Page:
A lot is made of the fact that Obama is black. But, if there was ever a man who is not defined by race, ethnicity, nationality or any other labels it is Obama. On the one hand, he is a man entirely unto himself. On the other hand, I can think of no man who more represents the entirety of Humanity. We should be thankful, not just because of the historical significance of a “black man” becoming president. We should be thankful to be witness to what will become of one of the great men of history calmly stepping up to the enormous challenges of his time. I truly believe that this is a man who, in the annals of history, will stand shoulder to shoulder with Lincoln, and Winston Churchill. I don’t remember which cabinet member it was who stood at Lincoln’s deathbed and said, “Now, he belongs to the ages.” But, the same will be said about Obama. Around the world, the poor, the disenfranchised, the minorities deprived of full human rights, Africans, Asians, Europeans, Latinos, any people in any land who are denied hope are saying “Yes we can. Yes we can! ” He hasn’t even taken the oath of office, and already he is affecting the world. I read a news piece this morning that anonymous sources in the Israeli government told members of the press that they wanted to be out of Gaza before Obama’s inauguration. Yes, he belongs to the ages, and the age that claims him as its own, will be in large part defined by him.
I don’t know how I will feel about the US in the future, but I do feel that at least it now has possibilities. Time will tell if it has the ability to seize those possibilities and transform them into reality. But one thing is certain. The man who takes the oath of office for President of The United States tomorrow is not just the best of the candidates who ran for that office. He is the one man in the world that that office needs right now.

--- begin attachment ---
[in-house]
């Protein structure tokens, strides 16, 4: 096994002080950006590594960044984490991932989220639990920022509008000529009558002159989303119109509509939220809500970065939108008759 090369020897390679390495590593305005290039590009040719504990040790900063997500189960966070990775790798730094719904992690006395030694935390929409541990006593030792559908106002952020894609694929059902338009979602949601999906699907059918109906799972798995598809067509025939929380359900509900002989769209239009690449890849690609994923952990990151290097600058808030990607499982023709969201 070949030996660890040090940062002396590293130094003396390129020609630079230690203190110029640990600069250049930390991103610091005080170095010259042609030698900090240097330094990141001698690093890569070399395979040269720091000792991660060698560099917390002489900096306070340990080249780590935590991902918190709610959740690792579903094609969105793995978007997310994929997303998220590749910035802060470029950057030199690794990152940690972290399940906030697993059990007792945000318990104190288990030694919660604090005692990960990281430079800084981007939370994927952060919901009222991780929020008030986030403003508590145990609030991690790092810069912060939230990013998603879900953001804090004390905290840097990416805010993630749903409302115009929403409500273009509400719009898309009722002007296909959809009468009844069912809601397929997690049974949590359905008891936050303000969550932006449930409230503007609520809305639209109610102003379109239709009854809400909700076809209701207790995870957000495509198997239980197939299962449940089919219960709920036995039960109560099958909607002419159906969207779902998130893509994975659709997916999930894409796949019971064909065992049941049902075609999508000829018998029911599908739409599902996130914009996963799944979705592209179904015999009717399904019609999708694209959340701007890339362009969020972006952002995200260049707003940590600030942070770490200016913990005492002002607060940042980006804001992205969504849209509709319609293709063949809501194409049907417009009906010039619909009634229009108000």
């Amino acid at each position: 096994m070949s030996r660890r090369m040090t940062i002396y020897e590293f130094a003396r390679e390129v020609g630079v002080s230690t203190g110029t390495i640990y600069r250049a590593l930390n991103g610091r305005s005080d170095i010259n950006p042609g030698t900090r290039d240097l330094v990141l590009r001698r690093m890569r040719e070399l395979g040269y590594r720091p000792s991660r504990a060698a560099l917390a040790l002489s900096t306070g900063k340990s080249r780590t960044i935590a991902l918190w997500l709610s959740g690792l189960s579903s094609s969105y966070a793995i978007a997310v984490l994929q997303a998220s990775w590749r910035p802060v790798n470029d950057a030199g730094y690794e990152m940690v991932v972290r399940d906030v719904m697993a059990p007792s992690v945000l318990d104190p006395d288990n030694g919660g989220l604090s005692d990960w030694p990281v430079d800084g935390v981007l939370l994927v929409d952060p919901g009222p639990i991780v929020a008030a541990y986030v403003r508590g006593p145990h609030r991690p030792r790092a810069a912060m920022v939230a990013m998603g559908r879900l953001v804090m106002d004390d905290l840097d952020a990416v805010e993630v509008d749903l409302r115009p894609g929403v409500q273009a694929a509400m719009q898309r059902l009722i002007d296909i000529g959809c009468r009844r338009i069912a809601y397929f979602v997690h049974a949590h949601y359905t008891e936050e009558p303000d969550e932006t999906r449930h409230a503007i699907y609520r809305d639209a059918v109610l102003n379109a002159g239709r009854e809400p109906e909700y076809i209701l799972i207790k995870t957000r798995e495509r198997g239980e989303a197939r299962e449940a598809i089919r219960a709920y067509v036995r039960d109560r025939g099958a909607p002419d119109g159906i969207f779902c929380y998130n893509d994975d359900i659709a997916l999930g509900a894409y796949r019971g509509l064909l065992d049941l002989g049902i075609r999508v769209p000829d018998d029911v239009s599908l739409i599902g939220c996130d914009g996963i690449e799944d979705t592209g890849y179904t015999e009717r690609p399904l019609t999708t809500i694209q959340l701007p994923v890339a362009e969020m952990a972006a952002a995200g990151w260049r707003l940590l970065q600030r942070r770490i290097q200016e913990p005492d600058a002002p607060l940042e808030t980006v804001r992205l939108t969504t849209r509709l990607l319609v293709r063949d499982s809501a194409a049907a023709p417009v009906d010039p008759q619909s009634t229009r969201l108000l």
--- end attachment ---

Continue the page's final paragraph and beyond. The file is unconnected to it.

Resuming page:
And that poem? I felt that it captured the feelings of the moment.Praise song for the day. by Elizabeth Alexander
Each day we go about our business, walking past each other,
catching each others' eyes or not,
about to speak or speaking.
All about us is noise.
All about us is noise and bramble, thorn and din,
each one of our ancestors on our tongues.
Someone is stitching up a hem,
darning a hole in a uniform, patching a tire,
repairing the things in need of repair.
Someone is trying to make music somewhere
with a pair of wooden spoons on an oil drum
with cello, boom box, harmonica, voice.
A woman and her son wait for the bus.
A farmer considers the changing sky;
A teacher says, "Take out your pencils. Begin."
We encounter each other in words,
words spiny or smooth, whispered or declaimed;
words to consider, reconsider.
We cross dirt roads and highways that mark the will of someone
and then others who said,
"I need to see what's on the other side;
I know there's something better down the road."
We need to find a place where we are safe;
We walk into that which we cannot yet see.
Say it plain, that many have died for this day.
Sing the names of the dead who brought us here,
who laid the train tracks, raised the bridges,
picked the cotton and the lettuce,
built brick by brick the glittering edifices they would then keep clean and work inside of.
Praise song for struggle;
praise song for the day.
Praise song for every hand-lettered sign;
The figuring it out at kitchen tables.
Some live by "Love thy neighbor as thy self."
Others by first do no harm, or take no more than you need.
What if the mightiest word is love,
love beyond marital, filial, national.
Love that casts a widening pool of light.
Love with no need to preempt grievance.
In today's sharp sparkle, this winter air, anything can be made, any sentence begun.On the brink, on the brim, on the cusp -- praise song for walking forward in that light.